When the dust settles, the success of the healthcare overhaul law will turn on one factor: How many Americans sign up for coverage through the health-insurance marketplace. That enrollment will largely depend on an army of workers, called navigators, who will soon hit the streets to reach out to the uninsured and talk them through their options.
New test could speed heart attack treatment in the emergency department
Only 1 in 10 patients with acute chest pain in the emergency department turn out to have an actual heart attack (myocardial infarction), yet many are not released from the hospital until after 6-12 hours of cardiac monitoring and multiple ECG and troponin tests. The search for a test that can rule out MI early in the process has proved elusive.
Florida insurers, hospitals findings ways to cut costs
As healthcare costs rise in Florida, insurers and hospitals vested in the success of the Affordable Care Act, are coming up with new ways to cut costs from buying services in bulk and piloting programs to lowering hospital readmission rates and limiting the number of doctors within a plan's network.
Identifying pediatric emergencies involving fever and rash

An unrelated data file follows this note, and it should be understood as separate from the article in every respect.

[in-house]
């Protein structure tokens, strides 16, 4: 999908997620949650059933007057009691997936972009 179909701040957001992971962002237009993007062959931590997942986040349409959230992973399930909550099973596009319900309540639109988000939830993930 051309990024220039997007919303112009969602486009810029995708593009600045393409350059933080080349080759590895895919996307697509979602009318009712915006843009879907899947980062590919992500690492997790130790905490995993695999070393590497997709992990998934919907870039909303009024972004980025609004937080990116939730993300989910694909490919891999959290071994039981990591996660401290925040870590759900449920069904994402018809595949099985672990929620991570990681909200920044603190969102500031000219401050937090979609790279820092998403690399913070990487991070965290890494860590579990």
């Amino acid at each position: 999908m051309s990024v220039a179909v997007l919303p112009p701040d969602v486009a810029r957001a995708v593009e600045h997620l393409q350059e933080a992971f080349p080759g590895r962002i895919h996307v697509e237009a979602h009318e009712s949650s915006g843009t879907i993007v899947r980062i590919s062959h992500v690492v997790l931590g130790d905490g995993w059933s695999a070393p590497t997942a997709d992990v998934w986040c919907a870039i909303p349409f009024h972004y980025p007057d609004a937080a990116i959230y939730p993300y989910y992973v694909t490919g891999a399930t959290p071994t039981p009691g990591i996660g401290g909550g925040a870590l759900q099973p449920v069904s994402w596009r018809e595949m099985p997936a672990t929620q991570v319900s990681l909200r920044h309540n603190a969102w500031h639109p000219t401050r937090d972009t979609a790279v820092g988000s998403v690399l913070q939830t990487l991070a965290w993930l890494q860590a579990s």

Family Practice News
The differential diagnosis of pediatric infectious disease emergencies marked by fever and rash can quickly be narrowed by paying close attention to the type of rash.
Current therapeutic strategies for the treatment of acute bronchiolitis
By Dr. Afsaneh Motamed-Khorasani
The hospital admission rate of children suffering from bronchioloitis has doubled over the past 10 to 15 years. Despite this increase, the optimal treatment method for bronchiolitis is still under controversy. Bronchodilators and corticosteroids are the commonly used drugs for the treatment of this disease. However, corticosteroids are not effective for bronchioloitis. Recently, nebulized epinephrine has demonstrated a marked relief in bronchioloitis patients.
The sting of summer: Treating jellyfish injuries
By Denise A. Valenti
With the sweltering temperatures of late summer, the water's infestation of cnidarians, commonly called jellyfish, can make for some uncomfortable swimming. The physical reaction to a jellyfish sting can be as benign as an itch from contact to full-blown anaphylaxis. Jellyfish bodies disintegrate quickly with death, but the stinging cells, or nematocysts, do not. A swimmer may feel a zapping sting if one comes in contact with their skin, and it's important to administer the proper treatment.